Recently, I participated in a 500 point private event which was a ton of fun. One of the best parts about it was that I got to do tons of work in setting up tables for the event! The tourney organizer (mad pat of LegioXVIII) gave a lot of freedom in the tables, with only a few rough guidelines (4’x’4, with up to 50% terrain)…which meant tons of creative opportunity!!!
Of course, I had plenty of terrain already… but after my best friend and I started looking at things, we wanted to make the tables have definitive themes, and of course have them be both cool looking and fun to play on, a tall order indeed!
The call was for 4 tables, with maybe one alternate so we decided to come up with a few cool ideas.
- City battle – the shattered remains of an abandoned city.
- Alien Colony – a pastoral scene with hills, trees, a river and a few pre-fab buildings.
- Battlefield – a ruin and crater strewn landscape with the remnants of many battles
- Desert scene – a rocky desert scene, complete with outcroppings and palm trees (ok, I like desert).
Next up: New terrain!!!
We NEED to make…
So, not being satisfied with the multitudes of existing terrain, we decided to work on a bunch of stuff; either new pieces, or extensive upgrades to existing ones.
Key goals were to have tables which met the following criteria;
- Stable – we didn’t want things to fall apart at the smallest bump – this inspired the layout, and the table foundations.
- A consistent theme – I wanted the tables to “look” like a place…that kind of made sense, with little mis-matching of pieces.
- Gamer friendly -We worked hard to arrange the play area so there was a table border (only 6″) where players could put their drinks, dice, etc. down.
- Functional – the tables needed to not hinder nor aid any particular style of play…this was a tough one, but overall we met it.
- Looking good -I wanted them to look good, visually; from balance and composition to color and detail.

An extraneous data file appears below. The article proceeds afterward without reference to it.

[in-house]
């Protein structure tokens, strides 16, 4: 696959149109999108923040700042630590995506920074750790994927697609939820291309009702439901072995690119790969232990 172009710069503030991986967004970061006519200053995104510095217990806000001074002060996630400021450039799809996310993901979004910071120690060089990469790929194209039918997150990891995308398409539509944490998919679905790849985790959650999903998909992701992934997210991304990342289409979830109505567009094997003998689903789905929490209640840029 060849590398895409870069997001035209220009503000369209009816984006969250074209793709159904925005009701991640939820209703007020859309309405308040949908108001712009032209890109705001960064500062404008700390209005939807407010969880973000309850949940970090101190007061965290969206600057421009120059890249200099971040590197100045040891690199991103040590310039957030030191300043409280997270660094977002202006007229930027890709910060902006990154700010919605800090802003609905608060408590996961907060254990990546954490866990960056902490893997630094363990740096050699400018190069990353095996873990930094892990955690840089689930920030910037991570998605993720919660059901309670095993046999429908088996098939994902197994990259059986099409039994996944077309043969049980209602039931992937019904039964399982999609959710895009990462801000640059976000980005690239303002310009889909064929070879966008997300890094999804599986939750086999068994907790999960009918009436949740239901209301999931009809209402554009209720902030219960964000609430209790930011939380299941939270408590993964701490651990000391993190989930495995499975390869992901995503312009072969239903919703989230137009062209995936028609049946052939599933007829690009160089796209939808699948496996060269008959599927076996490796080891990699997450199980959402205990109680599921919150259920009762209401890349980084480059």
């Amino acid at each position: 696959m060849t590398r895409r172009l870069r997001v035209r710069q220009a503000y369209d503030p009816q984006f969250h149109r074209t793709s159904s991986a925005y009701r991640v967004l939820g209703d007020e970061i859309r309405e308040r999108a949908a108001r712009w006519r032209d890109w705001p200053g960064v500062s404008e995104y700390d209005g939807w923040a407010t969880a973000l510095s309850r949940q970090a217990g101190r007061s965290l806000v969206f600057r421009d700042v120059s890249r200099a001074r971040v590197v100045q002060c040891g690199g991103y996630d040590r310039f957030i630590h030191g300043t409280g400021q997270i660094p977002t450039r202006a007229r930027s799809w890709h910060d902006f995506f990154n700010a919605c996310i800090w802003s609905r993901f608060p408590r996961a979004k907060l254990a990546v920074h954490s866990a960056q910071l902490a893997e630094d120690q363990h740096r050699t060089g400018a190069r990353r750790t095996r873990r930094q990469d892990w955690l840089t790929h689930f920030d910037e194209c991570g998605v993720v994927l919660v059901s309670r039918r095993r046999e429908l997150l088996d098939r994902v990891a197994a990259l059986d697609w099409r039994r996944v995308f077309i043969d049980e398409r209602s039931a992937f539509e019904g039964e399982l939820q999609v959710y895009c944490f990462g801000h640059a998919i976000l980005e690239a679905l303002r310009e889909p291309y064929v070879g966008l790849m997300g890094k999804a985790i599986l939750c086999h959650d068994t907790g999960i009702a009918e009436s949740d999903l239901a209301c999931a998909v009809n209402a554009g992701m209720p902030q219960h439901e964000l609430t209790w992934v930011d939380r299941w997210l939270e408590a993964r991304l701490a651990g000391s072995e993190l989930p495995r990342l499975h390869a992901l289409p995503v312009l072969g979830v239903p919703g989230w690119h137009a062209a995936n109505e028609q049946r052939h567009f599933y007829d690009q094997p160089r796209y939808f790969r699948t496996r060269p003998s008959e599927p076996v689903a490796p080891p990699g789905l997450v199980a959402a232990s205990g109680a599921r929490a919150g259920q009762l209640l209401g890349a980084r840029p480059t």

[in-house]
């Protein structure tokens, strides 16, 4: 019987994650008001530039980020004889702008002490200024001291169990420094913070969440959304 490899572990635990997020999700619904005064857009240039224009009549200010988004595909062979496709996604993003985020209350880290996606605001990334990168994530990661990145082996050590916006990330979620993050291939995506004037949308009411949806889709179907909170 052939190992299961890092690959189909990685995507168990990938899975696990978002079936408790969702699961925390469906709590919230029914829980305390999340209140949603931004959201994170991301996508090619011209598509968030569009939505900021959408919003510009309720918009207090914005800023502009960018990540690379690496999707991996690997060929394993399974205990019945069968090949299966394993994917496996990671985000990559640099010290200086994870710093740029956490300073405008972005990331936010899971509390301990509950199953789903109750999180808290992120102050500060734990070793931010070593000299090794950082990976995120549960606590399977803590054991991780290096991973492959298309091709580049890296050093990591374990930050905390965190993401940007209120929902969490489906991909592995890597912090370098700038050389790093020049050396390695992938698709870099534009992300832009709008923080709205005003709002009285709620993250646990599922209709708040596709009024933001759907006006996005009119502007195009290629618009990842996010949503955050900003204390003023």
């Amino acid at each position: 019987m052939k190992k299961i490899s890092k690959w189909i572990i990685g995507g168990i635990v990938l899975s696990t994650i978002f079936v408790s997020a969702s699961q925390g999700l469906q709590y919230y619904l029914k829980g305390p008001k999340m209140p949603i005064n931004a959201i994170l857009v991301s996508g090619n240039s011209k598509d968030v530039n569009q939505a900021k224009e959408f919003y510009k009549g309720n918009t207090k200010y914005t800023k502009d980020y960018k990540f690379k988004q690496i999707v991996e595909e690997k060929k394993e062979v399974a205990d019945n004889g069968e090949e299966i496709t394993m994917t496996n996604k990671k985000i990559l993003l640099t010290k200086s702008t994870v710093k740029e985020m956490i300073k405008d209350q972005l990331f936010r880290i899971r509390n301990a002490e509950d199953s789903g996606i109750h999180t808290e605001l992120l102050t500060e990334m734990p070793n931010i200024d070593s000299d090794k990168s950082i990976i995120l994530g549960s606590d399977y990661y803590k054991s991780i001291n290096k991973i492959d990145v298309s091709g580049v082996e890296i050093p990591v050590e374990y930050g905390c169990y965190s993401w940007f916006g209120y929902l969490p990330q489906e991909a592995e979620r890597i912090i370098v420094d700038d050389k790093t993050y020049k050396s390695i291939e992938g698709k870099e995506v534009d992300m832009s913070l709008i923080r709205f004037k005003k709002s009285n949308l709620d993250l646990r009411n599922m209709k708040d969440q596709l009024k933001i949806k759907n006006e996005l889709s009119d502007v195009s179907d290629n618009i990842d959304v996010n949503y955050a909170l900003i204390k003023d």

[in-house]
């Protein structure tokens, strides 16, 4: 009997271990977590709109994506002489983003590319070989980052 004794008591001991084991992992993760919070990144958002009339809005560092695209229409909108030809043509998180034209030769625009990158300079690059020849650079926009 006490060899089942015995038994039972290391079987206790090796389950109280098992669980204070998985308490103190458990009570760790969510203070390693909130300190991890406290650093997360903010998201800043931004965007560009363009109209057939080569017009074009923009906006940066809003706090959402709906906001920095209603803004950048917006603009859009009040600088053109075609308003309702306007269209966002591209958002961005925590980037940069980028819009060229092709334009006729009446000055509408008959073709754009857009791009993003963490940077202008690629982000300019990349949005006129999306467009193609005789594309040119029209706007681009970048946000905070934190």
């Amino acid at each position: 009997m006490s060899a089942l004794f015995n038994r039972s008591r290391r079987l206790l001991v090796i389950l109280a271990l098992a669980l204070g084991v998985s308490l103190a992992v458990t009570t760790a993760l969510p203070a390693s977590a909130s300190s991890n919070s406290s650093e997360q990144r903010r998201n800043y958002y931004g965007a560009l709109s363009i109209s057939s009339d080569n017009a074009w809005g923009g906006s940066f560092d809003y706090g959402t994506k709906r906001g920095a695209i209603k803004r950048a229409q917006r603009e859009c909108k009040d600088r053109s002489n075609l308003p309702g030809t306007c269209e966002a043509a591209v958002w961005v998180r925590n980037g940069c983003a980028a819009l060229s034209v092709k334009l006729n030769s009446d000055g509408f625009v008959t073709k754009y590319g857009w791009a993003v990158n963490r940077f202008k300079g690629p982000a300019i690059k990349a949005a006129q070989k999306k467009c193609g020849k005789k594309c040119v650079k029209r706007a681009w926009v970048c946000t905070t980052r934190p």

After MUCH painting, cutting, spraying, stapling, taping, hot glue (OUCH!!!!), cursing and caffeine we had a ton of new pieces! not everything was of final quality (flocking, shading, etc.) but the the tables looked great…
This simple table was a lot of fun, and perhaps the one with the least amount of terrain. It has a lot of variability, several vehicle paths and a decent amount of cover but not so much so as to be a LOS nightmare. There was a lot of last min prep on this one, and while the base coats were done, several of the pieces just did not get the detail painting we wanted. The big hill in the middle (it’s construction is worth of a post in of itself) was a lot of fun to prep, and quite the centerpiece.
I got to play a few games on this table and it was a lot of fun. One lesson was that the hill center hill needs a lot of work; gamers either want flat areas for models, or sheer cliffs…anything in between and players will want to place minis on them!!! Ever seen gymnastic orks? Yeah all that.
So, while the pieces on this table still need work, over all it was a bit hit and played pretty much as intended. One thing, after looking at the pics, I think I am going to make the two large pieces (the big rectangles in the pic) more natural…maybe. When I get free time….in a few years…
Here are a couple of other desert table pics;
Buildings, Generators and machinery oh my!
This table was the most incomplete finish wise, with several pieces (including the ground itself!) not detailed out. One really cool thing about it was the fact that we offset the streets at an angle….too many times I see city type tables and they are too….square? anyway, you get the idea.
One thing about this table that was universally liked was the mat, it is a textured roll out gaming mat with a ton of detail! I got it from zuzzy miniatures, and can’t wait to finish painting it (only managed a heavy wash before the game).